Review: Asus VivoTab Smart offers full Windows 8 OS in hybrid tablet form

At a Glance
  • Asus VivoTab Smart

    PCWorld Rating

Despite all the Microsoft Surface hype, Windows 8 tablets have yet to find their niche. It’s difficult, after all, to be more expensive than Apple’s ever-cool iPad, yet less usable than a reasonably cheap laptop.

So what can the Asus VivoTab Smart—a slim little 10.1-inch tablet with a Clover Trail processor—bring to the table? Well, for one thing, it’s relatively cheap: the VivoTab starts at just $499, and that includes 64GB of built-in storage. It also runs the full version of Windows 8, so you don’t have to settle for Windows RT.

Good tablet performance and battery life

Just because it runs a desktop OS doesn't mean it runs like a PC, of course. Compare it to a low-powered Ultrabook, and it's toast. It’s moderately powerful for a tablet, however, scoring higher than similarly appointed models with Intel Pentium 6 CPUs and 2GB of memory, such as the Samsung XE500T1C-A01 and the Acer Iconia W510-1422. Battery life is good and long, at 7 hours and 36 minutes in our tests.

Of course, the $499 price tag doesn’t include the VivoTab’s accessories: a Smart Cover-esque magnetic screen protector that folds into a stand, and a separate, Bluetooth keyboard and touchpad. The screen protector/keyboard combo costs an additional $130, which means it’s about $629 for the full VivoTab Smart experience. This is still a fairly good deal—the Dell XPS 10 tablet with keyboard bundle also costs $629, but it has half the built-in storage.

Pretty, thin design

The VivoTab itself is pretty enough: it has a solid polycarbonate back in white, black, or red, a 10.1-inch glossy screen surrounded by a medium bezel, and a maximum thickness of about 0.38 inches. It weighs a mere 1.28 pounds (580 grams), and the accessories add hardly any additional weight or thickness.

The IPS screen offers up decent coloration (whites look a tad yellowish at lower brightness settings) and good touchscreen responsiveness and accuracy. It also has excellent off-axis viewing angles, though the screen isn’t quite as bright as I usually like. It’s 350 nits, which isn’t quite good enough for outdoor viewing. By comparison, the latest iPad’s screen is about 400 nits.

Ports and slots are pretty limited—it is a tablet, after all. There are no buttons aside from the power button, volume rocker, and touch-sensitive Windows button on the front bezel. There’s also a MicroSD slot, MicroUSB port, and a micro HDMI slot, as well as a 2-in-1 audio jack. As far as connectivity goes, the VivoTab is actually better equipped than expected, with built-in Wi-Fi 802.11b/g/n, Bluetooth 4.0, and an NFC chip.

Convertible tablet cover/stand

Looks aside, the VivoTab Smart’s real appeal are its accessories. There are two accessories, though they’re sold together as a bundle. The Smart Cover-like screen protector is what Asus calls the “Transleeve.” It comes in several colors, including black, pink, and light blue, and connects to the VivoTab via a magnet along the side. Though the Transleeve looks like Apple’s Smart Cover for the iPad, it doesn’t act like a Smart Cover—that is, it doesn’t automatically wake/sleep the VivoTab when you pull it open. It does, however, lay flush against the VivoTab’s screen for a moderate amount of scratch protection.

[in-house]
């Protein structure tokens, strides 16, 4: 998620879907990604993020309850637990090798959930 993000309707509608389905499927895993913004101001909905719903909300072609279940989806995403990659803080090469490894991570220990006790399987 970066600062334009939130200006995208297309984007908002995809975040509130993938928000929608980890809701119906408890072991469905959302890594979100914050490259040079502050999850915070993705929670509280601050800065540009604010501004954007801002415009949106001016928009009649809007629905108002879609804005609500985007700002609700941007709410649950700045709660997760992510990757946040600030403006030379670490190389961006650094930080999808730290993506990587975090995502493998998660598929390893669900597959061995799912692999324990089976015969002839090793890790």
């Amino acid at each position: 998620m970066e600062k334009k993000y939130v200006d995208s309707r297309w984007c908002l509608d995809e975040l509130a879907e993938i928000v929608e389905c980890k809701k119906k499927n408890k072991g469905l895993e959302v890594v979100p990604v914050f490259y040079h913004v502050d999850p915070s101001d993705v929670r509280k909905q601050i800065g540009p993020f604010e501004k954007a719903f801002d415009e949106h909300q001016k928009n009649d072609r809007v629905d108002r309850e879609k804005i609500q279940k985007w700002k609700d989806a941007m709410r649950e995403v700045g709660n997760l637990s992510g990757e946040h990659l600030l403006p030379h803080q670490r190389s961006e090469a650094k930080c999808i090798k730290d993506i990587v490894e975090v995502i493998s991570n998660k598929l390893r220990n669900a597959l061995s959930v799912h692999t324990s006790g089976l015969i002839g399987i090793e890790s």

What’s cool about the Transleeve is that it folds into a stand. Folding it is easy—there are scored lines that show you where you’re supposed to bend it, and there are built-in magnets that help it stay in place. The stand lets you use the tablet in an upright position or a lower, angled position. I assume the upright position is for use with the external keyboard, while the angled position is more for typing directly on the tablet. The only issue I had with the stand was that it’s not adjustable, and the upright position offers a bit too much lean for my liking. I’d prefer a keyboard dock that lets you adjust the screen position.

Surprisingly comfortable keyboard

The Bluetooth keyboard accessory is surprisingly pleasant to use. Not only is it extremely lightweight and slim—you wouldn’t think twice about tossing this in your bag alongside the VivoTab—it’s surprisingly comfortable to type on. Well, relatively speaking. The island-style keys are small, but well-spaced, and they offer considerable tactile feedback. It’s certainly not my first choice among keyboards, but as far as externals go, it’s pretty good.

As a lightweight hybrid that’s more tablet than laptop, the Asus VivoTab Smart is a decent choice. This tablet is both extremely portable and usable, and the full Windows 8 OS is a welcome bonus.

To comment on this article and other PCWorld content, visit our Facebook page or our Twitter feed.
At a Glance
  • PCWorld Rating

    Pros

    • Good value for the price
    • Lightweight unit and keyboard
    • Runs Windows 8, not Windows RT

    Cons

    • Stand doesn’t let you adjust viewing angle (and default angle isn’t great)
Related:
Notice to our Readers
We're now using social media to take your comments and feedback. Learn more about this here.